Knocking on NATO's door
British Prime Minister Boris Johnson traveled to Sweden and Finland on Wednesday to sign mutual security agreements with the two non-aligned countries, both close to deciding whether to join NATO. Under the agreements, signed separately with Swedish Prime Minster Magdalena Andersson and Finnish President Sauli Niinistö, the countries would provide military and other assistance to the other signatory upon request, tailored to the specific request.
Johnson said the agreements are "not a short-term stop gap" while Finland and Sweden debate NATO membership, but rather "enduring assurance between two nations." Still, the agreement could ease concerns about aggression from Russia in the period between the two countries applying for NATO membership and being accepted and sheltered under the alliance's more robust Article 5 mutual security arrangement. Russia is vehemently opposed to NATO expansion, especially close to its territory; Finland and Russia share an 800-mile border.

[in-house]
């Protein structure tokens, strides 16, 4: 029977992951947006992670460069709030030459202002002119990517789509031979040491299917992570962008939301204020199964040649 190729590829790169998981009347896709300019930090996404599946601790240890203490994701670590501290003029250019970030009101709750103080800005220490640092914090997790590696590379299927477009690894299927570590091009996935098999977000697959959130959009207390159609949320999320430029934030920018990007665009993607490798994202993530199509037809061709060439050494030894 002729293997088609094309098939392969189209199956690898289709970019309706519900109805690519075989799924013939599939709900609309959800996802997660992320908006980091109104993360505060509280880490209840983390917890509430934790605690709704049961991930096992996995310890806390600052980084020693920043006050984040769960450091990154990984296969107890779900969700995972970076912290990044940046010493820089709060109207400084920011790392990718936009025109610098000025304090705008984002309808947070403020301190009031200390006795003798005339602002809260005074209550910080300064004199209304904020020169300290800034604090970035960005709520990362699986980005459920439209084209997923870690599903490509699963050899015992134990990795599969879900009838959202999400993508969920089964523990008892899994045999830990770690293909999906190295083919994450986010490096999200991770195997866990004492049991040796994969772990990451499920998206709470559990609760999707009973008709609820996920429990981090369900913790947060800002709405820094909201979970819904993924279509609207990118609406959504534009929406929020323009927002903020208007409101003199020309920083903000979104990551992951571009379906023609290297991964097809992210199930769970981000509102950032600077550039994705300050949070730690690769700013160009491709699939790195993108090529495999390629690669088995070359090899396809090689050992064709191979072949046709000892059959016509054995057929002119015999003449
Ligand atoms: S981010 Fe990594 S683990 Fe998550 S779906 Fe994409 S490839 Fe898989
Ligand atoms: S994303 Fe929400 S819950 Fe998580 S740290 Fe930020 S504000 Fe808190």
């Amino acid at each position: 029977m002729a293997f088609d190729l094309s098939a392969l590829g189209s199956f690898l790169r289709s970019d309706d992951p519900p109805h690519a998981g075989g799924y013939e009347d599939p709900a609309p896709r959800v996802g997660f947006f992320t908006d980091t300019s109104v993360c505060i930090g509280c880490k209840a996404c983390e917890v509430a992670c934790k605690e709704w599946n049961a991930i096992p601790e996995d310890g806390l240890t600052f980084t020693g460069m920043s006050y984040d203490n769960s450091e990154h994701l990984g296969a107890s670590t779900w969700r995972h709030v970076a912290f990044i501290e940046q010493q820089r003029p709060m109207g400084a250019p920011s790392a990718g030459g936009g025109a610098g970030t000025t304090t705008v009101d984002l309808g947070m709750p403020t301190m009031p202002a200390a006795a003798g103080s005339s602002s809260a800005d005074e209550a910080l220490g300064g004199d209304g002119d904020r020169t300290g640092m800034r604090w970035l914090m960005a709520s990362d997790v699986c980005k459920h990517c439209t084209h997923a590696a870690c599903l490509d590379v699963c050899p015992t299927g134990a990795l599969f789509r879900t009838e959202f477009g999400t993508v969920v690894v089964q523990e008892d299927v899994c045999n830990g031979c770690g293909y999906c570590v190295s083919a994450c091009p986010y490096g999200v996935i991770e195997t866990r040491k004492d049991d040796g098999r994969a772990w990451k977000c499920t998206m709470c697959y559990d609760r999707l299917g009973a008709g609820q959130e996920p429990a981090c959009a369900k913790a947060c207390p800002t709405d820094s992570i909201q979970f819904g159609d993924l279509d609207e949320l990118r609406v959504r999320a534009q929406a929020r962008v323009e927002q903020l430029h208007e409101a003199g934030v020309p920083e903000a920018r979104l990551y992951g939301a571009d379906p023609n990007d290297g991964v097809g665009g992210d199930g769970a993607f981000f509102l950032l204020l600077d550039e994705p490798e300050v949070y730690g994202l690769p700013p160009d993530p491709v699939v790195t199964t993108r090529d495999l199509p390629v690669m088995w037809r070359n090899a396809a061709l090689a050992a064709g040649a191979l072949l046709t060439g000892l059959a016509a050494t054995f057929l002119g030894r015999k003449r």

Johnson's "agreements with Sweden and Finland are not a legal or automatic security guarantee but a political declaration that the U.K. would come to their aid, if requested," BBC News reports. Andersson and Niinistö both attributed the mutual security pacts and possible NATO membership to Russia's invasion of Ukraine. Niinistö is expected to reveal his opinion on Finland joining NATO this week, and if Finland applies, Sweden is expect to do so at the same time.
Johnson, after meeting with Andersson at her country residence and posing for a photo in a rowboat, said the agreement "enshrines the values" held by both Britain and Sweden.
"As you put it so well, Magdalena, when we were out on the lake," Johnson added: "We are now literally and metaphorically in the same boat."